THE BODIES of two teenagers were found behind a supermarket in a suburb not too far from where we live. They each had one gunshot in the head.
My heart suddenly leaps into automatic mode. Was there a sign on them that said they were drug pushers? Could it have been a mistake?
Someone wrote: “Not all the killings here are drug-related.” As if that made a difference. It could be anyone, anywhere.
But wait, I’m in Georgia, and far away from home.
Has life now become so cheap that when we hear about a killing, we are no longer shocked? Are homicides just part of the landscape?
Guess what? Talk is even cheaper. Look at social media and listen to the chatter. It is maddening.
Facebook used to be a site where you found friends. Today it has become a virtual soapbox where the opportunity is offered free of charge to rant and rave, to seek and destroy enemies, especially those with a differing political stand.
Does this sound familiar? Weren’t we part of this ugly scene only a few months ago? Remember the trolls?
You need no license or permit to participate. You just make up your own weapons or simply join those who are out to dismember an opponent’s honor and reputation.
Once in a while, you still find a sweet story about a baby or maybe a dog. Some people post jokes. There’s a birthday and you join the celebration. A fireman adopted a homeless boy. These tales touch the heart and, for a moment, you believe that staying on is still worthwhile.
Lately, however, Facebook has become an arena of violent combat. Most of the items posted are political in nature and aimed at the merciless destruction of personalities and the mutilation of their good names. No one is sacred. Everyone is fair game.
It is difficult not to take sides or react. But if you do, you must understand that you have just declared it open season for more of the same. The copy-paste gang and other cyberspace groupies who post anything without bothering to check or verify will haunt you.
I have learned, much to my dismay, that many vicious items have been carelessly posted by people I know and care about, friends who have unwittingly and often not too wisely even added their own two cents’ worth.
The name-calling is horrifying. Crook. Devil. Liar. Thief. Bully. Narcissist. Racist. Sexist. Moron. Bully. These are the ones we can print.
Will it get worse? You can bet your last dollar on that.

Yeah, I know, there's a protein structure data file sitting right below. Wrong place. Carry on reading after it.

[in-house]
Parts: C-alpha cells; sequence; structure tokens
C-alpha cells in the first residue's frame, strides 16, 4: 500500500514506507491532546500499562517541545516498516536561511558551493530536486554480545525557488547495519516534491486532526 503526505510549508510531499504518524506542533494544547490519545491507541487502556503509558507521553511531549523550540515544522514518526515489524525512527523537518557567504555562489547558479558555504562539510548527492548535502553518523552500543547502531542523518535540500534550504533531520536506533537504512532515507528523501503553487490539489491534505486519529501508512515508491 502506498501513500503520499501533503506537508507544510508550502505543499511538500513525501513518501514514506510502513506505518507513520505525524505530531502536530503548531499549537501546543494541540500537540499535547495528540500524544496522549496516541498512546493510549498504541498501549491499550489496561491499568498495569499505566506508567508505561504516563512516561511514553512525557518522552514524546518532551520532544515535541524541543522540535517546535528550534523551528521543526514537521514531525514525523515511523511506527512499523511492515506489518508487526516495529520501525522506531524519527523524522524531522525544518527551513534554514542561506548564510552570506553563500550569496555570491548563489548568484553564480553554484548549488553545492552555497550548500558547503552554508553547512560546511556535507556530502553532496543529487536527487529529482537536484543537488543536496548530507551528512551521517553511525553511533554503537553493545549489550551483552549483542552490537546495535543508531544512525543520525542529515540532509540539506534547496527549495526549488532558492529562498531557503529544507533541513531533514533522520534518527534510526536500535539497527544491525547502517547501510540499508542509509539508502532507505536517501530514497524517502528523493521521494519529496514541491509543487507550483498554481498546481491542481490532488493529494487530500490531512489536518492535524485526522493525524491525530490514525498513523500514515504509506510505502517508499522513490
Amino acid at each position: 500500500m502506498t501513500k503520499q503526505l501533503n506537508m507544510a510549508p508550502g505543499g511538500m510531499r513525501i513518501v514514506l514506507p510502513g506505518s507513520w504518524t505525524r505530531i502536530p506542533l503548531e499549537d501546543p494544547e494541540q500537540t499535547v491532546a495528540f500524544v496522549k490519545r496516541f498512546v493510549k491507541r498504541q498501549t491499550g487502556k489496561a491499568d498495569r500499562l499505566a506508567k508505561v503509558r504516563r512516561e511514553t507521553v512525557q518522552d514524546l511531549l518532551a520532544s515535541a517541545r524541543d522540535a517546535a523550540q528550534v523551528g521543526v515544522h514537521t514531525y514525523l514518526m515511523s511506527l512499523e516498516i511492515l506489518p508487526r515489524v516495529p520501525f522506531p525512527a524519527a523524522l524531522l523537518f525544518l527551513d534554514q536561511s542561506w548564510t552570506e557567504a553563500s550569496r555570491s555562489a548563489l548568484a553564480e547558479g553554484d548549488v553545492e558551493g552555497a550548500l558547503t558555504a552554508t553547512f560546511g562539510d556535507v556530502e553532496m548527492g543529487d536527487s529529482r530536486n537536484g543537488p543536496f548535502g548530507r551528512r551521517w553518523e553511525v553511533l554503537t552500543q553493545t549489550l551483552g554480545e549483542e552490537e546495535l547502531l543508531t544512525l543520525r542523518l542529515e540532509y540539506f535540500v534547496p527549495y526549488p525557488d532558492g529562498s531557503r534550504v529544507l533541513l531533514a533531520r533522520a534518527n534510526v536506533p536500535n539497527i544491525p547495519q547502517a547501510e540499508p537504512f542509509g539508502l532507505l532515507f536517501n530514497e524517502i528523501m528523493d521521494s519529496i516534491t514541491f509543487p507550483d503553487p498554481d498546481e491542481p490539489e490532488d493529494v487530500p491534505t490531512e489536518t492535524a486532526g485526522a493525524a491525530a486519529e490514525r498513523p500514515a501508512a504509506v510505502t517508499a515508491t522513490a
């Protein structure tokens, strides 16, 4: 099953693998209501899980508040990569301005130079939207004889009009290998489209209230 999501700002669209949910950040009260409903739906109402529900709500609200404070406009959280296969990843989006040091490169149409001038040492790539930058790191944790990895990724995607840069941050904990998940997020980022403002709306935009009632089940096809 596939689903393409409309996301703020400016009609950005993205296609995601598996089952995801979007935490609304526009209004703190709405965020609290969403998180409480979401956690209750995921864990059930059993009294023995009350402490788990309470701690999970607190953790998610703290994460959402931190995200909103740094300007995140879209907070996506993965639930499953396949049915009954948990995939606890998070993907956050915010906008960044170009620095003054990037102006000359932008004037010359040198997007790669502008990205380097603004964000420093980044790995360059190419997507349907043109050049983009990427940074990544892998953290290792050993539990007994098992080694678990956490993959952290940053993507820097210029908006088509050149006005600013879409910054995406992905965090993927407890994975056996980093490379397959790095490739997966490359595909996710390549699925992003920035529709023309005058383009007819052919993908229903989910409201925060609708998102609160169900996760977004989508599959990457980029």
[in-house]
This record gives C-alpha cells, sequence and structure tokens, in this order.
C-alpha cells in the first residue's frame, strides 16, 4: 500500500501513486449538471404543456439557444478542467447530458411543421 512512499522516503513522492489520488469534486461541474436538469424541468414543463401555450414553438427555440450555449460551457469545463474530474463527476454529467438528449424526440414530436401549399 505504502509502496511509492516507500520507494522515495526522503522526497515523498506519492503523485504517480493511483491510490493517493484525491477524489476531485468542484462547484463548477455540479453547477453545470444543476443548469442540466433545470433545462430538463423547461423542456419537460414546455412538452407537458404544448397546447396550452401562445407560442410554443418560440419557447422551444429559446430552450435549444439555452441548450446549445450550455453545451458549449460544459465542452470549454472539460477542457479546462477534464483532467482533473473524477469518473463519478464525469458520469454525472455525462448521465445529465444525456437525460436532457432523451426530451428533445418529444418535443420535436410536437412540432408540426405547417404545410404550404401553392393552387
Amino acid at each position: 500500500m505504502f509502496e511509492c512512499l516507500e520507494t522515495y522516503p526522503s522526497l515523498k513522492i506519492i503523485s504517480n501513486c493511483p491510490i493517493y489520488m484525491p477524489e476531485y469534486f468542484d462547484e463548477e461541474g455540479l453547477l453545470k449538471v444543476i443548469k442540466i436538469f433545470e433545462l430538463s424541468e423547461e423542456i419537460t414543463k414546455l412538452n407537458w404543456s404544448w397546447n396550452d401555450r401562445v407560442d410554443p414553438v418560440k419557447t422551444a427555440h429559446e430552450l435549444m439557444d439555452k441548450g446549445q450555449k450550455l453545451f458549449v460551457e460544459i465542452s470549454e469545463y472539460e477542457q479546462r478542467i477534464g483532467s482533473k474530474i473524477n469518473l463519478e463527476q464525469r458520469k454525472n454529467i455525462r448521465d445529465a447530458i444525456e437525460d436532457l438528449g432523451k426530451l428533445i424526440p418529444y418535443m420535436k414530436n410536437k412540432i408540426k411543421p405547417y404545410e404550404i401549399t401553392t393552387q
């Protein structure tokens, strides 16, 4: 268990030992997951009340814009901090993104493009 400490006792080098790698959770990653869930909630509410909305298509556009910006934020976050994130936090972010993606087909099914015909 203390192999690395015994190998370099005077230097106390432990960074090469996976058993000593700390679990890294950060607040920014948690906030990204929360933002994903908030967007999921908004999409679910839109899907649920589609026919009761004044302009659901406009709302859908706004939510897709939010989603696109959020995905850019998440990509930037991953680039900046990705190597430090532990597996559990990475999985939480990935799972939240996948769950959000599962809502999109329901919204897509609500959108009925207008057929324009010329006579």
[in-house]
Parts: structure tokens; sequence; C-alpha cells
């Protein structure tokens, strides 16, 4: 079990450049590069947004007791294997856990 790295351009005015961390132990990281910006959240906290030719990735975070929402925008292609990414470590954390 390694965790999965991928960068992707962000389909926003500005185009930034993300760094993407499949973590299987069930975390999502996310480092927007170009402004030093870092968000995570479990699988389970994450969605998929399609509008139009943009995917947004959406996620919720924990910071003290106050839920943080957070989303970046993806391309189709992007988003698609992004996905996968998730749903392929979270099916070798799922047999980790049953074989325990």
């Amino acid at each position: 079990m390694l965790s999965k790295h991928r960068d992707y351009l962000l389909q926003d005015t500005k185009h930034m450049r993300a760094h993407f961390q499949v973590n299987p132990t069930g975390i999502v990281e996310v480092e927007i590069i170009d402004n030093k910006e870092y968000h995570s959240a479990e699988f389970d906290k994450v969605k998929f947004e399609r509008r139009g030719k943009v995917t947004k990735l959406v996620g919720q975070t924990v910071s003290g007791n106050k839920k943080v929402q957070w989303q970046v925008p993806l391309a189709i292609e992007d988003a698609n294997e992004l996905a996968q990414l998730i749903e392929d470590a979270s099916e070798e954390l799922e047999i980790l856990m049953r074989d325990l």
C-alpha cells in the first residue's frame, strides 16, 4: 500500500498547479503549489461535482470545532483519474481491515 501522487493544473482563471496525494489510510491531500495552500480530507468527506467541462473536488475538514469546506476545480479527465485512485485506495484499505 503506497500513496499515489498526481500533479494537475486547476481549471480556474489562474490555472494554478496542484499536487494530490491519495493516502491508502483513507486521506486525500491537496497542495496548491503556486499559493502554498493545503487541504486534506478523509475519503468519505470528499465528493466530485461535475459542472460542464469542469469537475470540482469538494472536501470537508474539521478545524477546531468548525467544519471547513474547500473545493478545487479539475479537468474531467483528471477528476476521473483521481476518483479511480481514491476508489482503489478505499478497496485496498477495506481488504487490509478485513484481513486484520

The presidential elections here are not until November. There are still 92 days left before the votes are cast. Will spreading the garbage help the voters? I doubt it.
I am all for free speech. I am passionate about freedom of information. But this is ridiculous.
Consider this. Is the news on TV accurate? Or is it true that no one tells you the truth, the whole truth and nothing but on TV anymore? Did they ever? I am told it all depends on your network of choice. Really?
By the way, not all posts on Facebook are reliable, either. Have you noticed how only minutes after you read a shocking article, someone else quickly comes online to deny, debunk and discredit it? What then can you believe?
The fireworks have not died down since the two big conventions. There is no let-up in the torrent of stories and scandals that have surfaced. The truth has become so distorted that it is now nearly impossible to recognize it.
This really upsets me. I need a cup of chamomile tea.
Sleepless in Atlanta!
What an angry world we live in. Nothing is as it should be.
Everyone talks about wanting change and rejecting the status quo. But we refuse to see that the change we seek must come from each one of us, from deep within our hearts.
And so every night I go to bed with a troubled heart, and I spend hours staring at the ceiling. But sleep is elusive.
The other night, I was aimlessly surfing the channels and found “Man of La Mancha” with Peter O’Toole and Sofia Loren. I reached for the Kleenex box as the music found my tears and urged my soul to soar again.
This was just what I needed. In this time of vulgarity and inelegant language, it was like a cool balm on an aching heart. And as I listened to “The Impossible Dream” (for the umpteenth time in my life) it was difficult not to weep.
“To dream the impossible dream, to fight the unbeatable foe,
To bear with unbearable sorrow
To run where the brave dare not go.
To right the unrightable wrong, to love pure and chaste from afar.
To try when your arms are too weary to reach the unreachable star.
This is my quest: to follow that star,
No matter how hopeless, no matter how far;
to fight for the right without question or pause
to be willing to march into hell for a heavenly cause.
And I know if I’ll only be true to this glorious quest,
that my heart will lie peaceful and calm when I’m laid to my rest
And the world will be better for this;
that one man, scorned and covered with scars,
still strove with his last ounce of courage,
to reach the unreachable star.”
I am compelled to ask: What is our glorious quest?